University of Vermont
Department of Plant and Soil Science
Dr. Leonard Perry, Horticulture Professor
University of Vermont
Spring, as well as fall, are the times that many gardeners and homeowners
see a huge selection of birdhouses at hardware and home supply stores, or in
catalogs. What may be very decorative, may only be that, and not
attract any birds. Build it and they will come doesn’t necessarily
work. Knowing a few birdhouse basics will help you choose ones that
are both decorative as well as functional.
Key points to having birdhouses, sometimes termed “nesting boxes”,
that actually house birds are the sizing of the house and entrance hole,
design for heating and cooling, proper water drainage, safety, mounting, and
placement. About 85 North American bird species are “cavity nesters”,
and of these about three dozen also will nest in birdhouses. These
include bluebirds, house wrens, titmice, chickadees, tree swallows, and
house sparrows. Woodpeckers such as the red-headed and downy, and northern
flickers, also may inhabit birdhouses.
Other species don’t use birdhouses, such as cardinals, cedar waxwing,
red-winged blackbirds, orioles, and goldfinches. Their nests are ones you’ll
find in trees and shrubs. A few common birds such as robins, mourning doves,
barn swallow and Eastern phoebe will build homes on “nesting shelves”.
These platforms you can buy or make have a floor, back, short sides and roof
overhang, with the front open and front sides open—basically a three-sided
birdhouse. Some species will return to them yearly.
Hole size is a key factor to allow the birds you want to enter
birdhouses. The most common is 1-1/2 inch diameter, which songbirds
such as tree swallows and bluebirds to enter, yet keeps out some larger,
aggressive and non-native birds such as starlings. The entrance hole for
house wren and black-capped chickadee homes should be 1-1/8 inch diameter. A
slightly larger hole—1-1/4 inch diameter—is good for tufted titmice,
chickadees, downy woodpeckers, and nuthatches. Red-headed woodpeckers need
2-inch wide holes. Having the minimal hole size for a particular bird
will keep out invaders, such as house sparrows which actually may kill
native bird species.
Birds need a varying amount of floor space, depending on size.
Generally a 4- by 4-inch bottom is sufficient for smaller birds such as
wrens, chickadees, and nuthatches. One slightly larger—5 and
1/2-inches wide on each side—is better for bluebirds. Larger birds
will need even more floor area. Most birds suffice with 5 inches from
the floor to the bottom of the entrance hole, about 8 inches high overall.
Since birdhouses are mainly used during the spring and summer, they need
ventilation to allow heat to escape. There should be a slit or opening
at the top of at least one side so any heat can escape. Wood doesn’t
heat up as much during summer as metal, and retains a bit more heat too in
winter for any birds overwintering. Wooden walls should be at least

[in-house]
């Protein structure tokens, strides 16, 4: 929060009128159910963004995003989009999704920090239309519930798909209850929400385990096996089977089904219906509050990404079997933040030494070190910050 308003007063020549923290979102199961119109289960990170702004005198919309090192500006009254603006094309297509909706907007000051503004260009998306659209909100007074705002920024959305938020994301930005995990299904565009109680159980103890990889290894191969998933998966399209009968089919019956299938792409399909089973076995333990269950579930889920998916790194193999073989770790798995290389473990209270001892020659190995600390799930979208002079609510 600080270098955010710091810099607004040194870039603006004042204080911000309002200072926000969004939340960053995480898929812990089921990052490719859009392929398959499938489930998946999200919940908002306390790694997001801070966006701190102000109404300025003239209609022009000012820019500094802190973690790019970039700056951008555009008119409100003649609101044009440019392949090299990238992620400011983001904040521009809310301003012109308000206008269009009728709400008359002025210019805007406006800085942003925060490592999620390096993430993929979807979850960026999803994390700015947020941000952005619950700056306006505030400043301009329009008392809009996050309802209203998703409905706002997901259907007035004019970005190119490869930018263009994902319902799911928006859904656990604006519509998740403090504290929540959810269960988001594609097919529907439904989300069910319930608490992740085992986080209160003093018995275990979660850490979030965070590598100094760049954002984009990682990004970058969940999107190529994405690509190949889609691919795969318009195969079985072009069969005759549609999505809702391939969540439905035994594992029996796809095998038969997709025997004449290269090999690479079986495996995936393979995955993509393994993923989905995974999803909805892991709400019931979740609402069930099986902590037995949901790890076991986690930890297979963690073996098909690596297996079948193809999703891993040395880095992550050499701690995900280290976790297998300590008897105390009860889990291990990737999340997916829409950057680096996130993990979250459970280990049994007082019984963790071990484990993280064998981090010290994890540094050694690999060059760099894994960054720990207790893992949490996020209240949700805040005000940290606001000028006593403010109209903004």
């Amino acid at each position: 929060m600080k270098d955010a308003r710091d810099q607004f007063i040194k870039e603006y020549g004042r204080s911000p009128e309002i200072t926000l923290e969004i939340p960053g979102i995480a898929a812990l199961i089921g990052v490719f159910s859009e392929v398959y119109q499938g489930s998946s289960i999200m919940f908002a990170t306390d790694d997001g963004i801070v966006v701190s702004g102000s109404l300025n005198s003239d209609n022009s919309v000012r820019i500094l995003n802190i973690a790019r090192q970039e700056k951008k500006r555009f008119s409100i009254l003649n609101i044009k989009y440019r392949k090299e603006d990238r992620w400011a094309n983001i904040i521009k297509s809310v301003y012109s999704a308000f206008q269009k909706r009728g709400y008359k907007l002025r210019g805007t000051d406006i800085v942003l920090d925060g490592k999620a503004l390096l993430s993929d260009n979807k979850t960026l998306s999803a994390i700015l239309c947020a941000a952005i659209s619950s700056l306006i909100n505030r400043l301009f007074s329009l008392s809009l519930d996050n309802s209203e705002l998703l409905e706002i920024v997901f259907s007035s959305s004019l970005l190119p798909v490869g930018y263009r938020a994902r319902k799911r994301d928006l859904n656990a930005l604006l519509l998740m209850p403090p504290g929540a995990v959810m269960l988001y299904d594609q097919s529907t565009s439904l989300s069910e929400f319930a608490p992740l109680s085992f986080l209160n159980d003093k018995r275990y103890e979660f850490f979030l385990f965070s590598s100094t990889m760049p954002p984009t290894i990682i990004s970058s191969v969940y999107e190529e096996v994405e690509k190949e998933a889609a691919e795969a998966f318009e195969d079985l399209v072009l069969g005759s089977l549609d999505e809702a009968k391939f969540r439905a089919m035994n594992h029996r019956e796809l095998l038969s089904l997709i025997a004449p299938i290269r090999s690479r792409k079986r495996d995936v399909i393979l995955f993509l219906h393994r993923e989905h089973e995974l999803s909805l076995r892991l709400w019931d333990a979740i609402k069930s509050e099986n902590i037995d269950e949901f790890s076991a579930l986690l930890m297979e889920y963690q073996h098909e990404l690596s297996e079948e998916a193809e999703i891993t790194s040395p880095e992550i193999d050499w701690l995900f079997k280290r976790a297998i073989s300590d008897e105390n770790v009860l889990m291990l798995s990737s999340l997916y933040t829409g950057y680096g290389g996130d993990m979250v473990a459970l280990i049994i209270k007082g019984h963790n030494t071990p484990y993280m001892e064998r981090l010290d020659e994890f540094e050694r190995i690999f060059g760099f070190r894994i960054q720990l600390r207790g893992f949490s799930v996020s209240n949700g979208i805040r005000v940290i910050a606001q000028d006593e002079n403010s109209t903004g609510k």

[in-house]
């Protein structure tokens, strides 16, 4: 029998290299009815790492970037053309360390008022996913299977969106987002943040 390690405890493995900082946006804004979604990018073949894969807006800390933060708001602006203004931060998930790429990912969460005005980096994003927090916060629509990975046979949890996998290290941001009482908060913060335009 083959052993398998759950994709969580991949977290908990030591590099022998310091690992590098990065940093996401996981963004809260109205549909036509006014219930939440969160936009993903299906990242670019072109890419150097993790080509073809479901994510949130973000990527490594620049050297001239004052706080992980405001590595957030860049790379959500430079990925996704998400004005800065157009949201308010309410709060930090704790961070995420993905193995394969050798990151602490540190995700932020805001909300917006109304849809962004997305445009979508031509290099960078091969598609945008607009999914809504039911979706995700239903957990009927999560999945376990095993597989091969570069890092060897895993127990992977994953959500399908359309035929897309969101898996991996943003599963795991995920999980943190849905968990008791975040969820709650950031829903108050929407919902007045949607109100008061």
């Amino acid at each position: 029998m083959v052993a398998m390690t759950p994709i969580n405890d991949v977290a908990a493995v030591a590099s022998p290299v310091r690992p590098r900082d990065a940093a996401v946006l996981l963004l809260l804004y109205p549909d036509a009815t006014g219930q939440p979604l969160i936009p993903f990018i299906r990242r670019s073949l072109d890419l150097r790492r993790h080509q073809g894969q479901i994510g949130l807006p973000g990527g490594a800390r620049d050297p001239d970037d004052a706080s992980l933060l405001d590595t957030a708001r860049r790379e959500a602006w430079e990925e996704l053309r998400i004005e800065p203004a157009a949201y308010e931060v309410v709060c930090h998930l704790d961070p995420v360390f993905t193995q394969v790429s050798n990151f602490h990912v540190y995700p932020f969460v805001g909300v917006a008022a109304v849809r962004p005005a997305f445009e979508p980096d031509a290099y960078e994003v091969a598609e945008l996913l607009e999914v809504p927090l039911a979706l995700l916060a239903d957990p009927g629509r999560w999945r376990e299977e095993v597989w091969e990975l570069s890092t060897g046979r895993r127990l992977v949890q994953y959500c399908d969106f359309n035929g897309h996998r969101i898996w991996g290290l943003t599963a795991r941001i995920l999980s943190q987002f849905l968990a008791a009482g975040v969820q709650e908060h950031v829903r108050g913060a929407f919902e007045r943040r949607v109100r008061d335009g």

3/4-inch thick. Clay or ceramic birdhouses provide adequate summer
insulation, but won’t be usable during winter. If metal, such as some
purple martin houses, they should be painted white to reflect the heat.
To keep water out, birdhouses should have a roof overhang of an inch to two
past the opening. There should be some drain holes in the bottom to
allow any water to drain out. This will help to keep mold and mildew
Having a side that opens makes it easy for you to keep the birdhouse cleaned
out and sanitary between uses, keeping your birds healthy. This is
especially important for species such as wrens and bluebirds that may raise
more than one brood a year. Some birdhouses have clear sides, enabling
you to watch the baby birds inside.
While colors may look nice, make sure birdhouses are not painted with toxic
paints or stains. Best are ones made of natural wood, preferably a
decay-resistant wood such as cedar. This weathers to a natural silvery
gray that blends nicely with natural surroundings.
Another aspect to bird safety, besides cleaning and avoiding toxic paints,
is proper design to deter predators. Since birds that nest in boxes
naturally nest in tree cavities which don’t have perches, neither should
birdhouses. Perches merely serve to give large predators a place to
land. Some birdhouses also have a larger piece of wood, or metal
bracket, around the hole opening, making it harder for predators to get in
or to enlarge the opening.
By installing the right houses you can help bird species in decline in a
region, such as the barn swallow, tree swallow, Northern flicker, American
robin and house wren in the Northeast. One of the most complete guides to
birdhouses, with plans, directions for locations and mounting, and even an
interactive tool for choosing the right house for the right bird, is from
the Cornell Lab of Ornithology (nestwatch.org).
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